Dear Editor

The NZ Herald‘s lack of historical sporting knowledge is embarrassing.
At the moment they’re touting the upcoming Joseph Parker-Junior Fa boxing match as “the biggest New Zealand heavyweight clash in history”. This is ludicrous. They’re a couple of ‘Neville Nobodys’ in global terms, although Parker did win a WBO title.

What about boxing’s heyday? It was the sport’s Golden Age! Tom Heeney beat Brian Verdon McCleary for the NZ professional heavyweight title in August 1923 and lost the title seven weeks later to Jim O’Sullivan. These were huge events, with packed houses. These gladiators were household names.

Brian Verdon McCleary (17 January 1897 – 2 July 1978) was a New Zealand rugby union player and boxer. He was a member of the All Blacks in 1924 and 1925, playing in the hooker position. He was also a New Zealand and Australasian amateur and professional light-heavyweight and heavyweight boxing champion.

McCleary had beaten Maurice Brownlie for the NZ amateur title in 1921. Both McCleary and Brownlie were or were to become All Blacks. Both were on the famous 1924-25 All Blacks Invincibles tour. Heeney had played against the touring Springboks in 1921.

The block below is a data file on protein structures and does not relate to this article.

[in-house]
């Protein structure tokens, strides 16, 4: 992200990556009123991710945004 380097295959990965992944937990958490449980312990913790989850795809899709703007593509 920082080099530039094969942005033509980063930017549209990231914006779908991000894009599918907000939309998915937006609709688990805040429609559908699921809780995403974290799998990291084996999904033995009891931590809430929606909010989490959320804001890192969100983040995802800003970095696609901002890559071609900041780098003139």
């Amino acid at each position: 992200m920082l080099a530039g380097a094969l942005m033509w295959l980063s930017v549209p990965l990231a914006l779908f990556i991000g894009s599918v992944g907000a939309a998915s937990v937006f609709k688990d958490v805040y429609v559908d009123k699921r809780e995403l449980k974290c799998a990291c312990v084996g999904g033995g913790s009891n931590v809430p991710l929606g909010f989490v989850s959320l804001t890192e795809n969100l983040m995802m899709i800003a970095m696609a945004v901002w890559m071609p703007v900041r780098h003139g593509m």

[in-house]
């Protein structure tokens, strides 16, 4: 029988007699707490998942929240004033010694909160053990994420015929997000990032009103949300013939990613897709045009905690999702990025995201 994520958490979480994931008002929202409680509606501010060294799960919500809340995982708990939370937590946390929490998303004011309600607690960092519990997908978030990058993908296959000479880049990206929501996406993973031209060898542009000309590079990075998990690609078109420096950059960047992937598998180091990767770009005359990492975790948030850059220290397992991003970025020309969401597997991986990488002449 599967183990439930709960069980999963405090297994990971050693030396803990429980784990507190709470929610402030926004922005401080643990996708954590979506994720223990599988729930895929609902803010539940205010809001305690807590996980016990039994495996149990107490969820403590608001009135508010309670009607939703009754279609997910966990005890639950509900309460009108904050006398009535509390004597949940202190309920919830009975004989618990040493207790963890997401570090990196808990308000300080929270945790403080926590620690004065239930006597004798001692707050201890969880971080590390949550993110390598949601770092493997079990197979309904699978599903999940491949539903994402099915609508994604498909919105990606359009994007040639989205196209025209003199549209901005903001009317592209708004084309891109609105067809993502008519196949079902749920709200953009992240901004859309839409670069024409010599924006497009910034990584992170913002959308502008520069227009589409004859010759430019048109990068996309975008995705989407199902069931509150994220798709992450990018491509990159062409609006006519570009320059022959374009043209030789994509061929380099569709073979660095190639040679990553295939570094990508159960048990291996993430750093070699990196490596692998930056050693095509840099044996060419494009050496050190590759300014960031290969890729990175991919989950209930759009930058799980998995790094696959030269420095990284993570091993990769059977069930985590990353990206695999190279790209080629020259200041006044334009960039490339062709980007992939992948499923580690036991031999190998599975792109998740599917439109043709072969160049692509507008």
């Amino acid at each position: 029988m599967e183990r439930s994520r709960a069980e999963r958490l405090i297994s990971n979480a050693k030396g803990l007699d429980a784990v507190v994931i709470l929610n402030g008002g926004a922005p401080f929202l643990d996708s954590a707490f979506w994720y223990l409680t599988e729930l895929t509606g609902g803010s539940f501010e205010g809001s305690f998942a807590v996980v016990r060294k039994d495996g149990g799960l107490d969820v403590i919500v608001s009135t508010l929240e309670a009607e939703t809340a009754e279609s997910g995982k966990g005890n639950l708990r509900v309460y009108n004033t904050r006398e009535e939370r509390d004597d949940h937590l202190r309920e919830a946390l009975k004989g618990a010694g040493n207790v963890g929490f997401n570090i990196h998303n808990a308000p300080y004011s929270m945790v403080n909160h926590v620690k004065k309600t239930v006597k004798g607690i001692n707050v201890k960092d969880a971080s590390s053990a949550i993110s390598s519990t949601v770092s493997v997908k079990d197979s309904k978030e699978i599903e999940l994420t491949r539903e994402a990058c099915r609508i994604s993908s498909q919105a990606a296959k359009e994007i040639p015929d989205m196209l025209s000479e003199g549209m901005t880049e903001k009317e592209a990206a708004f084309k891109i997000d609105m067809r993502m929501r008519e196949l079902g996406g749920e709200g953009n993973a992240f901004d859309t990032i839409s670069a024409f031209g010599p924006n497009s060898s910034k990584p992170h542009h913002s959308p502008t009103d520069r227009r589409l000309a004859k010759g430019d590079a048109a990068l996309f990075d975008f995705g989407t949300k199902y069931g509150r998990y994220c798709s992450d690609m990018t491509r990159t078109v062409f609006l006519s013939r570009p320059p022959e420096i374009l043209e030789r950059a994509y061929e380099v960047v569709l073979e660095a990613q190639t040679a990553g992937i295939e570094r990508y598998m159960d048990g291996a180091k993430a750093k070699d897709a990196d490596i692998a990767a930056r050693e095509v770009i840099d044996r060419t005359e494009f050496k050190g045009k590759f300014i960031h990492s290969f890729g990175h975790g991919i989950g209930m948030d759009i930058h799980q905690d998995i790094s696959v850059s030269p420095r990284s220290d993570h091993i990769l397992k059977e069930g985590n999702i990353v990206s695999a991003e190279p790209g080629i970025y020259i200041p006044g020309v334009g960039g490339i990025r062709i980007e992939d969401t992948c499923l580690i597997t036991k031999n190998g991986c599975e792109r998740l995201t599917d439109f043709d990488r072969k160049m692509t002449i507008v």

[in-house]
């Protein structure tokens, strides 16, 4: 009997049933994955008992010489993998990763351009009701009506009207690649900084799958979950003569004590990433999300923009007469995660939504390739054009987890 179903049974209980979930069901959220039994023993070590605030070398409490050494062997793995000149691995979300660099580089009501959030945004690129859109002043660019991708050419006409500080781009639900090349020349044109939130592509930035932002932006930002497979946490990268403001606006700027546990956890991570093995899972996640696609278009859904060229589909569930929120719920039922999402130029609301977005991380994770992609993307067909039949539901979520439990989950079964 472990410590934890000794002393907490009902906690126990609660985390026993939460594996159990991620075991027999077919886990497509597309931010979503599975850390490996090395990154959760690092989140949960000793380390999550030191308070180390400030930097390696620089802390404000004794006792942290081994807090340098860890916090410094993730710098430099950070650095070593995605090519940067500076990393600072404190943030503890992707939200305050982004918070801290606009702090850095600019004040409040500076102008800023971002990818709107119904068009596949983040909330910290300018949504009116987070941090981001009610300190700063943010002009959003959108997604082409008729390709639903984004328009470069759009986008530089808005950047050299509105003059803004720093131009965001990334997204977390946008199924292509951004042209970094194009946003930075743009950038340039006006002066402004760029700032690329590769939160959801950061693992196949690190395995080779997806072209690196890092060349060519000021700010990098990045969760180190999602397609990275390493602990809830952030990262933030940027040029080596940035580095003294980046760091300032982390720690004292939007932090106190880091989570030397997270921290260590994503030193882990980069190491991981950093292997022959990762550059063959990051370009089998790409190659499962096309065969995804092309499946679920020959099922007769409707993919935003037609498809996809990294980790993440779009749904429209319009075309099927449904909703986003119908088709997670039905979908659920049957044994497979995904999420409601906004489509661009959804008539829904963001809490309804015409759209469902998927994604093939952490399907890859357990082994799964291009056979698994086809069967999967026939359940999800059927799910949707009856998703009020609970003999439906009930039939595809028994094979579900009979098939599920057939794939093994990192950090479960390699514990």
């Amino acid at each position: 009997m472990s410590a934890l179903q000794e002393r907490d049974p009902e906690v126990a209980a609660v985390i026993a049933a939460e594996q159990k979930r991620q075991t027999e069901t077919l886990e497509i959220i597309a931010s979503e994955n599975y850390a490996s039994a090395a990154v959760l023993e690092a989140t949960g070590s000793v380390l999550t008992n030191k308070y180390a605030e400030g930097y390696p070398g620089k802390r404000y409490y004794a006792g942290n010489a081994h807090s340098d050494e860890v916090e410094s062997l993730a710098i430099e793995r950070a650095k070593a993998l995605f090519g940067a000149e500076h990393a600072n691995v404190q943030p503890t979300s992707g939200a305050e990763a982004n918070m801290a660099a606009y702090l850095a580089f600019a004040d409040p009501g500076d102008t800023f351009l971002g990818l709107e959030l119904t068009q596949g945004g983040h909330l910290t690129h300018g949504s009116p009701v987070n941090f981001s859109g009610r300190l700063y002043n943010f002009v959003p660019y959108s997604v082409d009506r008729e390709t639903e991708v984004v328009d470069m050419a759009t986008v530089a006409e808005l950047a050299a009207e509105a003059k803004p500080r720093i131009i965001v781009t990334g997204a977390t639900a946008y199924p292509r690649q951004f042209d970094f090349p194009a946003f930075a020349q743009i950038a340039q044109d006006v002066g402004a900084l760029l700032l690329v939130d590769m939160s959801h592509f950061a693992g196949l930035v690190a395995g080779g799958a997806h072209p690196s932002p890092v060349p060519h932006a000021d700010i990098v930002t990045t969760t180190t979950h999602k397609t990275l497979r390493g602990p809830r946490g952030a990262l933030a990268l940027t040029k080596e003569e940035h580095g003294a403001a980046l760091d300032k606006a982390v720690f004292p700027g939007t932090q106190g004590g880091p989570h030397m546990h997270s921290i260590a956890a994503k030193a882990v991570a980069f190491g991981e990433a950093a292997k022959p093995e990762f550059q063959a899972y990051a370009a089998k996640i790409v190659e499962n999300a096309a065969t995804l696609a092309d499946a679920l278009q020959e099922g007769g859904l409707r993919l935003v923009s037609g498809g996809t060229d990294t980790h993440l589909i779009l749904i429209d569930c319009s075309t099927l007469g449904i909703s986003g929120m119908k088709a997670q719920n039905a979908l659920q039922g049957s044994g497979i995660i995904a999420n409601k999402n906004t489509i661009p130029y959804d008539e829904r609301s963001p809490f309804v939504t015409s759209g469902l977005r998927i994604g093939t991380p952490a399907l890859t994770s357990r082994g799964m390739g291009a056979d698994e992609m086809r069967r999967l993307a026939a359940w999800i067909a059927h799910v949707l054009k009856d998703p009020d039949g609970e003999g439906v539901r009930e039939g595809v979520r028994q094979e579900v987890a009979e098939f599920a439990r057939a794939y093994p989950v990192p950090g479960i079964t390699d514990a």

Of course, Heeney – known as the Hard Rock from Down Under – was our most famous boxer. He fought Gene Tunney for the world heavyweight title at Madison Square Garden, New York, in 1928.
Incidentally, one can’t help but wonder what might be ‘paid content’ when it comes to the media pushing these modern boxing contests.

Regarding the NZ Herald’s lack of sporting knowledge, they recently referred to rugby’s John Hart as ‘legendary’. Yet Hart holds the worst All Black coaching record in history – five consecutive test losses in 1995. In the proud history of All Black rugby, no other coach has approached that.

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Letter to the Editor: NZ’s Biggest Clash in History?


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